A 73-year-old woman died of complications due to influenza and is the first local, flu-related death reported this season, the San Diego County Health and Human Services Agency announced today.
The unvaccinated woman, who had existing medical conditions, tested positive for influenza A and died on Oct. 4 after a brief hospitalization. Last season, the first flu death occurred Oct. 28 and 67 other San Diego County residents died from influenza, including two children.
“This is one of the earliest deaths from seasonal influenza ever reported in the county,” said Sayone Thihalolipavan, M.D., M.P.H., County deputy public health officer. “The seasonal influenza vaccine is widely available and we urge everyone six months of age and older to get it before flu activity increases.”
Sixty lab-confirmed influenza cases have been reported so far this season compared to 68 at this point last year. The Centers for Disease Control and Prevention recently reported influenza activity is low across the United States, although localized influenza outbreaks have been reported.
The current flu vaccines offer protection against pandemic H1N1, as well as influenza A H3N2 and influenza B strains.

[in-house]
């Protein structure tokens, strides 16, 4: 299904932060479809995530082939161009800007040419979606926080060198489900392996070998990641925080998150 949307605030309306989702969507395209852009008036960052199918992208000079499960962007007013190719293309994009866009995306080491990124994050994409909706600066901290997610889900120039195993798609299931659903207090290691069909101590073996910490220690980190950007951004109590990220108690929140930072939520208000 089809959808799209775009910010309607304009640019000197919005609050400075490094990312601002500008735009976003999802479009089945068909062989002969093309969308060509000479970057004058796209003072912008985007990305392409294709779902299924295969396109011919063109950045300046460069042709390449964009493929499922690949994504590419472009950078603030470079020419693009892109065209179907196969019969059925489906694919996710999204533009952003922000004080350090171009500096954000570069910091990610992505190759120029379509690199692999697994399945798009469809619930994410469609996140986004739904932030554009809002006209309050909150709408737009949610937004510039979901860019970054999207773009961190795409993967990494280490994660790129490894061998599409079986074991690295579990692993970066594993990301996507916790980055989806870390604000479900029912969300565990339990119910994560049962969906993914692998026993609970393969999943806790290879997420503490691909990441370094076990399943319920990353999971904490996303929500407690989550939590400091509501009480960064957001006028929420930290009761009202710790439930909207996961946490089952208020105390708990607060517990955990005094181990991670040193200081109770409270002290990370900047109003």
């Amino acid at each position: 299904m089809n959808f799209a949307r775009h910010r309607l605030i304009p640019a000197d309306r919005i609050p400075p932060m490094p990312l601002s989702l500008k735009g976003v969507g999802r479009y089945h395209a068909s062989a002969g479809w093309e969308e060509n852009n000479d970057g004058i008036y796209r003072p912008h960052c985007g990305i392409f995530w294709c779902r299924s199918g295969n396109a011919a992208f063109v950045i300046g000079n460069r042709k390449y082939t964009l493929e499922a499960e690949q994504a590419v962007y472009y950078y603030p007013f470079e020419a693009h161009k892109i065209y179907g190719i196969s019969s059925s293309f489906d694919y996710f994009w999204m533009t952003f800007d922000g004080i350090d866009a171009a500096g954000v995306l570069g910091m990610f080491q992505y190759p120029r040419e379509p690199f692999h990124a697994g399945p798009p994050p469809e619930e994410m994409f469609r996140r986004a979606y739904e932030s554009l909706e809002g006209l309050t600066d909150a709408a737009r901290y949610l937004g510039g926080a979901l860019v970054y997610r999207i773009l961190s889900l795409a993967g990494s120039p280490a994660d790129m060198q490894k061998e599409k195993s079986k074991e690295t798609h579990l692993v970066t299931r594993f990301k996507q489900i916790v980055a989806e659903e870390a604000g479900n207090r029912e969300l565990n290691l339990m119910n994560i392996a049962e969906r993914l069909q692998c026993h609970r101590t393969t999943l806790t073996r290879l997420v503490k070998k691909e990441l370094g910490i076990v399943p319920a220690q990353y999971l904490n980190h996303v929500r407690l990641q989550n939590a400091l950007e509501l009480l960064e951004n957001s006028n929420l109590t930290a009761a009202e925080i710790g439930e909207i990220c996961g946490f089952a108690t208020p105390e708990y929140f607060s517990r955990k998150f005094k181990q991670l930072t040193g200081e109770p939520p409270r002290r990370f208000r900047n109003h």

The CDC recommends that everyone six months and older get a flu vaccine every year. The vaccine is especially important for people who are at higher risk of developing serious complications from the flu, including people with certain medical conditions, pregnant women, and people 65 years and older.
“The best protection against the flu is to get vaccinated, and the time to do it is now,” Thihalolipavan said.
In addition to getting vaccinated, people should also do the following to avoid getting sick:
- Wash hands thoroughly and often
- Use hand sanitizers
- Stay away from sick people
- Avoid touching your eyes, nose and mouth
- Clean commonly touched surfaces
- If you are sick, stay home and avoid contact with others
The County is sponsoring a number of free flu shot clinics in October. The vaccine is also available throughout San Diego County at doctors’ offices and retail pharmacies. County public health centers have flu vaccine available for children and adults with no medical insurance. For a list of locations, visit sdiz.org or call 2-1-1